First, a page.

Tennessee law enforcement will soon have to receive more training in de-escalation and community-oriented policing techniques.
Governor Bill Lee announced the measure this afternoon. It follows weeks of protests against police brutality and systemic racism, including calls to slash police funding or eliminate departments altogether. But Lee says those ideas are non-starters.
“There is a vast difference between meaningful reform and meaningless attempts to ‘defund the police’ or any other unrealistic approach that misses the mark on both advancing justice and strengthening interactions with the communities they serve,” Lee said at a Thursday press conference.
The additional training is backed by state and local law enforcement agencies. Those include the Tennessee Bureau of Investigation, Tennessee Association of Chiefs of Police and the Peace Officer Standards & Training Commission, which oversees training.
It would mean that new officers would get an additional 88 hours of training, including hands-on scenarios. (The previous requirement was a total of 400 hours.)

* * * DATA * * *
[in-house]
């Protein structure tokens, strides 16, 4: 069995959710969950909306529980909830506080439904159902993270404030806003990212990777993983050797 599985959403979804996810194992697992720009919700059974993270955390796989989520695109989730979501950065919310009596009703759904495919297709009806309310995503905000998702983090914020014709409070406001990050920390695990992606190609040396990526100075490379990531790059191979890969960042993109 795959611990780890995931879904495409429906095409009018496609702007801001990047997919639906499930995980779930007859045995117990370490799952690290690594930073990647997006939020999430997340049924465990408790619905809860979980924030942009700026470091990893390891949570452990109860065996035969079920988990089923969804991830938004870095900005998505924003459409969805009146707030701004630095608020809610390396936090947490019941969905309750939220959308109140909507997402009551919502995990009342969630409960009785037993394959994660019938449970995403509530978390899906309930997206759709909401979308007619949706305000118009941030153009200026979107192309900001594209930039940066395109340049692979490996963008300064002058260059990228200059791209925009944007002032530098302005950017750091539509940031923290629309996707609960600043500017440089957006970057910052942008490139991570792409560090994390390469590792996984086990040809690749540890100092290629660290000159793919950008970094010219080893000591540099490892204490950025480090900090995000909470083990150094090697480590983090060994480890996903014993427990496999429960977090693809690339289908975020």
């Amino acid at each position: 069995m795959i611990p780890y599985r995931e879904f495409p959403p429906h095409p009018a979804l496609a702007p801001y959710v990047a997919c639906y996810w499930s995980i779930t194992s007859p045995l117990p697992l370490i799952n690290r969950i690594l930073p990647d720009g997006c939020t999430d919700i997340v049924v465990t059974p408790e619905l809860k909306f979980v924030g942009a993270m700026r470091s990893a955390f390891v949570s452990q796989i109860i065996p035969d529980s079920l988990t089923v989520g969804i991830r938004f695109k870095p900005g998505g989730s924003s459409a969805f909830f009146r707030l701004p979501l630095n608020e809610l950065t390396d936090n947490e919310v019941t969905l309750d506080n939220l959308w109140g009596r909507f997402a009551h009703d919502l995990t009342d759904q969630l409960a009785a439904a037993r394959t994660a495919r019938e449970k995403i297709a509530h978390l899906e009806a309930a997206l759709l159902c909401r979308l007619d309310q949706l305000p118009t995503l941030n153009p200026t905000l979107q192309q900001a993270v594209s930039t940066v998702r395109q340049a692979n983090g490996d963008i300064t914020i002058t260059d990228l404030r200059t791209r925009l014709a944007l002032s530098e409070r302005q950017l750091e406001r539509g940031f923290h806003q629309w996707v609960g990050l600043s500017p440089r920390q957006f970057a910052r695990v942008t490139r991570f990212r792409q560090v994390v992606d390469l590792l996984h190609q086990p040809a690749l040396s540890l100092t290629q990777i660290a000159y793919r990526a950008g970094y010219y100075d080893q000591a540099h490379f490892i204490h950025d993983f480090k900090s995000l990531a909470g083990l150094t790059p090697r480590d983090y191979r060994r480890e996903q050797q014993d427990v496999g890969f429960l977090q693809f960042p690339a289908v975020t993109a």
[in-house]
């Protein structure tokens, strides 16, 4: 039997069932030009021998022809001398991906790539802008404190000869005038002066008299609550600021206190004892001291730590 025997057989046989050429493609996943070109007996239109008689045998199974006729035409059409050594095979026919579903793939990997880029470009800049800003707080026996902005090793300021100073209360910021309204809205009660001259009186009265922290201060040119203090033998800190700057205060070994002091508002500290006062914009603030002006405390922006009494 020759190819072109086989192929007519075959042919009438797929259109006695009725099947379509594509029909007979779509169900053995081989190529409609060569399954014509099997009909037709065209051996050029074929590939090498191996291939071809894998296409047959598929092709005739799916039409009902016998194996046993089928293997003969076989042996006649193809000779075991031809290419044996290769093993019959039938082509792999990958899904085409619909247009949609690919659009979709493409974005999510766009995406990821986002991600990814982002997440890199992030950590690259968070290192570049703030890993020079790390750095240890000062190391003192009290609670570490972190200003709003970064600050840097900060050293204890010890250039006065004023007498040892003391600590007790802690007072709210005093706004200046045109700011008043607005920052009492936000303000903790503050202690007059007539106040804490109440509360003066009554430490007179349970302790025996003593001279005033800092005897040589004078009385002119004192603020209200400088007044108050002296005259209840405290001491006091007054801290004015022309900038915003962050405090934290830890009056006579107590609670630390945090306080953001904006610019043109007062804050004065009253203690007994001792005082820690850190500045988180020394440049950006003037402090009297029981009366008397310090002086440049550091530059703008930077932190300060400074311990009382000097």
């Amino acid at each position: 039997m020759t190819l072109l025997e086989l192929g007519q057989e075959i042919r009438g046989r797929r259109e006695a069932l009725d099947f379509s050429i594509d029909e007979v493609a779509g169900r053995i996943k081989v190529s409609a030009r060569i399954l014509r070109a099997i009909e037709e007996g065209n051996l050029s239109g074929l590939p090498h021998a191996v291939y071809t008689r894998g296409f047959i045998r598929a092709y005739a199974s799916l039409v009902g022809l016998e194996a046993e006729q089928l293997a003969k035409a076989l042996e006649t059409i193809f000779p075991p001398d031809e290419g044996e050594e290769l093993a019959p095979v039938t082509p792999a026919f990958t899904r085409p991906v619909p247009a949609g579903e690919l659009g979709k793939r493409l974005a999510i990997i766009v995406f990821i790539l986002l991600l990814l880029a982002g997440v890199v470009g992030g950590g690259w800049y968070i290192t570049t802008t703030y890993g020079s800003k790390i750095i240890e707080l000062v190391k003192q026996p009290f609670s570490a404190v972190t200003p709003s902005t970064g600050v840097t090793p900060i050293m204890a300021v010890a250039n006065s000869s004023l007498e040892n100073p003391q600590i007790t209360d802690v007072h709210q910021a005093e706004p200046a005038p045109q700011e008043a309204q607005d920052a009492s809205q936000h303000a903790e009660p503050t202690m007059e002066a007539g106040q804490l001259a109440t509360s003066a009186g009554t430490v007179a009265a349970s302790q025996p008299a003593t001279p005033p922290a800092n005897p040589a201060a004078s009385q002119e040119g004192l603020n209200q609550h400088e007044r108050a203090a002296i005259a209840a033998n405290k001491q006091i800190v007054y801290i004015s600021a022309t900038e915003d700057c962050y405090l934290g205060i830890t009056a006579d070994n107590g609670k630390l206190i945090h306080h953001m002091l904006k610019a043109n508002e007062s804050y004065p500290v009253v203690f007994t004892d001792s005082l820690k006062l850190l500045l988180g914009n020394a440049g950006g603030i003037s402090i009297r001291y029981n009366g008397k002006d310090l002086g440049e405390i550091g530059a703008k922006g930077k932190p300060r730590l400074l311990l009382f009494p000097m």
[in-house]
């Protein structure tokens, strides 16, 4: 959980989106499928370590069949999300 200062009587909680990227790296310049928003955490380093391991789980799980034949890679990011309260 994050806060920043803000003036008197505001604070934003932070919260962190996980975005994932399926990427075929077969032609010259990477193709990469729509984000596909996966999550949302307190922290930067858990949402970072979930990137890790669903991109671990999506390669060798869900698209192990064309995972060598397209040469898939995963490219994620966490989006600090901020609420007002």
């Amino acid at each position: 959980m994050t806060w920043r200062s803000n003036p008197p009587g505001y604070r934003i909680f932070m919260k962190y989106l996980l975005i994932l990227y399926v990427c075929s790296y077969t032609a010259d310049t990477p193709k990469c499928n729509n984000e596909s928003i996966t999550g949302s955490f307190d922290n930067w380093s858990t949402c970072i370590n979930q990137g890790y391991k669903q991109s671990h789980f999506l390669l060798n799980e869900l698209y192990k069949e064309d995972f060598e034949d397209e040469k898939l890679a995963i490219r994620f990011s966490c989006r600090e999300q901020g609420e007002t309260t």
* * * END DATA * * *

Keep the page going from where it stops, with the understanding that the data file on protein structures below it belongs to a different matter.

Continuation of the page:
All officers would have to take eight hours of training per year specific to de-escalation, the duty to intervene, interacting with public assemblies and positive relationships with the community.
Law enforcement agencies have also agreed to update their use-of-force policies to ban chokehold restraints and to make clear that officers must step in if they see a colleague use excessive force. Metro Nashville Police announced last month it would take both those steps.
And agencies have agreed to make more use of a national database that tracks officers who have been decertified or lost their licenses for misconduct.